Woman. Traditionally synonymous with schemer, planner, in the thick of the plot. Almost too involved in hers and others' causes. Perhaps used to excess, the comparison is nonetheless often accurate. As in the case of Ethel Lewis - a real strategist in both method and purpose. As the chief but unofficial coordinator of the Citizen's Association for Area Planning (CAAP)), she has combined her organizational talents with an interest in city planning. Two strains of pure strategy. And her home reflects both. Mrs. Lewis' files of CAAP action plans have slowly taken over a dining room closet, then a china chest and finally the dining table itself. The latter item (also unofficially) has turned into her desk, temporarily cleared and shared with the family at mealtime. In the living room, a huge oil painting by her artist-husband almost monopolizes one wall. The canvas portrays an aerial view of a city in earthy reds and browns broken up by a distracting black blotch in the center. It doesn't really matter whether the viewer interprets the blackened area as the charred ruins of a riot, the deterioration of the center city or clouds of industrial pollution, the scene is a poignant plea for city planning. Like the wall, Mrs. Lewis has let the plea from CAAP and city planning almost monopolize her life. A noted potter, she has had clay waiting for months in a coal bin renovated into a studio. "Someone must take a positive approach to the city and its needs," she explained as the reason for her participation. "Most people get interested in planning through gripes or after abuse to their own area. A positive approach is needed so we're not just working to save after the damage has been done. "There's always a positive issue CAAP can support - a sign ordinance, a bus system, or an over-all city plan," she added. CAAP- a citizen's group which she formerly served as executive board member and now works as secretary, coordinator and odd-job (wo)man - was formed in 1964. It's membership is 190 strong and growing. "It's a unique group for a town of this size," Mrs. Lewis explained. "There are unlimited sources of expertise and a high amount of enthusiasm for this issue. "Unfortunately, the people in CAAP are equally active in many other groups. They spread themselves thin as members or advisors in other citizen groups. "That's why I'm usefu1. Women who have no job restrictions can contribute organizational time," she added modestly. CAAP's main - and therefore Mrs. Lewis' - main projects include a critique and interpretation of the City Planning Commission's "Guide For Change" - a projected plan for Ann Arbor; informational seminars and speakers covering the controversial Huron River or the non-controversial but vital street system; lobbying at council meetings; and assisting the projects of other local groups such as ENACT. Her "conspicuous involvement" in CAAP led to a recent appointment to the City Planning Commission, a position she'll use as a vent for her interests in beautification and historical preservation. But contrary to the limitations of both jobs, Mrs. Lewis finds time for other things. Besides relaxing with her two junior high school age children and husband, the spirited young woman attends to the duties of an executive board member of the Unitarian Church. Also a former board member of the Potter's Guild and an actress in the Ann Arbor Civic Theater, she hopes to return to both pottery and voice someday and hopefully soon. But being a woman - she's still in the thick of a cause. Planning. Scheming. And combining two strains of pure strategy.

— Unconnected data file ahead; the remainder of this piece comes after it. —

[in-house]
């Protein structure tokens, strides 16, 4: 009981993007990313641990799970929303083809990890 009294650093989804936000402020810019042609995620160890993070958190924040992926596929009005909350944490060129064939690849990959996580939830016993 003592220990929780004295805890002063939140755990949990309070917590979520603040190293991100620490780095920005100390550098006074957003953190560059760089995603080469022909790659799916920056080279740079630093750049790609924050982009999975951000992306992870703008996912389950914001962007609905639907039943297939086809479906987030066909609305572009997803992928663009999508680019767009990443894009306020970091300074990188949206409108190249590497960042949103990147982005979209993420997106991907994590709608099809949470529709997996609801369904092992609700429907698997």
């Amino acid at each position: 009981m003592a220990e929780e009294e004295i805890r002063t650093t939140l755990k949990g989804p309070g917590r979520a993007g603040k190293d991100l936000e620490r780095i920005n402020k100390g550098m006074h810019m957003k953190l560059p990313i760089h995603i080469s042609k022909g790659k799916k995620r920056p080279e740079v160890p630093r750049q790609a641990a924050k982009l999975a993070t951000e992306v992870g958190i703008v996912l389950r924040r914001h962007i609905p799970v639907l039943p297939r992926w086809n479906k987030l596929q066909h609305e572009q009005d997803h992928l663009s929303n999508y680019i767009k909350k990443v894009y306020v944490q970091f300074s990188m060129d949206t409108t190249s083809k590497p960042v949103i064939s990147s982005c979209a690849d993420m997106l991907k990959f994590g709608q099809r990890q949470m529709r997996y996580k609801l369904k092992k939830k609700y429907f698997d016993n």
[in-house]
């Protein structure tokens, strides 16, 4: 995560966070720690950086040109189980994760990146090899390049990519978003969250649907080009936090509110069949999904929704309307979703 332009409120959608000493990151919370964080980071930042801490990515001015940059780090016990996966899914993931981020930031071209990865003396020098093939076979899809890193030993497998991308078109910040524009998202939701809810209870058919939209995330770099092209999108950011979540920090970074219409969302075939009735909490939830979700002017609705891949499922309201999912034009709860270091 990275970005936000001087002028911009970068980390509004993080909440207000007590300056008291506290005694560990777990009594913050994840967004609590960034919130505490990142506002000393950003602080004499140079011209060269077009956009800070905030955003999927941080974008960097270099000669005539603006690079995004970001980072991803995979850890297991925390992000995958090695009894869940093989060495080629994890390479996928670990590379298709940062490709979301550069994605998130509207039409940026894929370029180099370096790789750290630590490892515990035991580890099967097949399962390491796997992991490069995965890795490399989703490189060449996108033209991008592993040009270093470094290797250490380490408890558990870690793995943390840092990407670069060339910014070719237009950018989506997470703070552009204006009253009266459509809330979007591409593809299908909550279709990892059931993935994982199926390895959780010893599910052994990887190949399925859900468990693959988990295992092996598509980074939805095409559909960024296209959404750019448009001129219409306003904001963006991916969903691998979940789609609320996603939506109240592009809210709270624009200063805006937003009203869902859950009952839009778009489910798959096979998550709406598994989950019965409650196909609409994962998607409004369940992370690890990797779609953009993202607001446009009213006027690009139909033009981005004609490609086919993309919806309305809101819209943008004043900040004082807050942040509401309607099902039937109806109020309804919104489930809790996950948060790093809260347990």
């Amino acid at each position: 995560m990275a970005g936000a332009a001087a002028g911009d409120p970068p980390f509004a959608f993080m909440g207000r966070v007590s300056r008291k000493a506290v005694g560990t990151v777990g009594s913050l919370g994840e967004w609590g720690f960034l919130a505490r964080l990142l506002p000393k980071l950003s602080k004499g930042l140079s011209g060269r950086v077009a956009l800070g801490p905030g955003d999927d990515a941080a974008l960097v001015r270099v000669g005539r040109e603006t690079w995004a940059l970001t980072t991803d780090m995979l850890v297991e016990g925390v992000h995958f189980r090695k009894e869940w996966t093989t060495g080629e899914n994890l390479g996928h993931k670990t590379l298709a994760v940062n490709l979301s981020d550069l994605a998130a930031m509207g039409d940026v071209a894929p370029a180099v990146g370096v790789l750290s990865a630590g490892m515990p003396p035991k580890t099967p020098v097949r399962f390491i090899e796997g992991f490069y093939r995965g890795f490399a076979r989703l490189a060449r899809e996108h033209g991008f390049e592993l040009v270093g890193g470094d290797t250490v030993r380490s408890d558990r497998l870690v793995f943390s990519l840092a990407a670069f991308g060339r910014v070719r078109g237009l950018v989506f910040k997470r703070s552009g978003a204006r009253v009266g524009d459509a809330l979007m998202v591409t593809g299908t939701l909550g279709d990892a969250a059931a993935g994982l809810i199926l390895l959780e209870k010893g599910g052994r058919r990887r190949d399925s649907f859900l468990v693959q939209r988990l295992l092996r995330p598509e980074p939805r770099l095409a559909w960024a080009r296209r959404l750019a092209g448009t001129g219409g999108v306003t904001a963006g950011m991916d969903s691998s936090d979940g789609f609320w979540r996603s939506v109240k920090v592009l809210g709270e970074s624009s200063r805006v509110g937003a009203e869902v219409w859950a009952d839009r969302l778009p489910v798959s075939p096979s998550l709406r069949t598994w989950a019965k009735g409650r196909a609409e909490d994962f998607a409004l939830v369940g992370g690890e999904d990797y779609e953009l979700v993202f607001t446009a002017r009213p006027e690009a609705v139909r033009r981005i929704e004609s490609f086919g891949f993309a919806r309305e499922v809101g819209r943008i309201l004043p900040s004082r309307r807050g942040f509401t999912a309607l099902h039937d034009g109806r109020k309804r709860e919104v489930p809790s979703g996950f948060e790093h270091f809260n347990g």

Rights Held By
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